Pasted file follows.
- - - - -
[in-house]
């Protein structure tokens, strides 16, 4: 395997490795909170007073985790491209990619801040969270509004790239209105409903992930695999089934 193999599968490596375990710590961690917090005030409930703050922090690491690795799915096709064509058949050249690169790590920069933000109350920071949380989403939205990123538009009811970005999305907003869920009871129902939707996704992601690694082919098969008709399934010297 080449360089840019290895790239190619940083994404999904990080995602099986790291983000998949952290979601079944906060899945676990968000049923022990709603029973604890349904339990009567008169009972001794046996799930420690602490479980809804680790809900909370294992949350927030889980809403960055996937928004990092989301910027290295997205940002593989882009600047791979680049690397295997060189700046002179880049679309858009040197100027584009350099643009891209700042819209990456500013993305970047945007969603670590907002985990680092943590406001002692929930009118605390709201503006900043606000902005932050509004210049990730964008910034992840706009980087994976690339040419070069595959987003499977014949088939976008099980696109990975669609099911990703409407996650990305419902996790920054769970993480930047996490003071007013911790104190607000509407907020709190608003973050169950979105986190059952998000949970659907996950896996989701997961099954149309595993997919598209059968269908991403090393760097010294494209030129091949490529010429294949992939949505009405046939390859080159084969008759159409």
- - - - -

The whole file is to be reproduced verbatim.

[in-house]
């Protein structure tokens, strides 16, 4: 395997490795909170007073985790491209990619801040969270509004790239209105409903992930695999089934 193999599968490596375990710590961690917090005030409930703050922090690491690795799915096709064509058949050249690169790590920069933000109350920071949380989403939205990123538009009811970005999305907003869920009871129902939707996704992601690694082919098969008709399934010297 080449360089840019290895790239190619940083994404999904990080995602099986790291983000998949952290979601079944906060899945676990968000049923022990709603029973604890349904339990009567008169009972001794046996799930420690602490479980809804680790809900909370294992949350927030889980809403960055996937928004990092989301910027290295997205940002593989882009600047791979680049690397295997060189700046002179880049679309858009040197100027584009350099643009891209700042819209990456500013993305970047945007969603670590907002985990680092943590406001002692929930009118605390709201503006900043606000902005932050509004210049990730964008910034992840706009980087994976690339040419070069595959987003499977014949088939976008099980696109990975669609099911990703409407996650990305419902996790920054769970993480930047996490003071007013911790104190607000509407907020709190608003973050169950979105986190059952998000949970659907996950896996989701997961099954149309595993997919598209059968269908991403090393760097010294494209030129091949490529010429294949992939949505009405046939390859080159084969008759159409």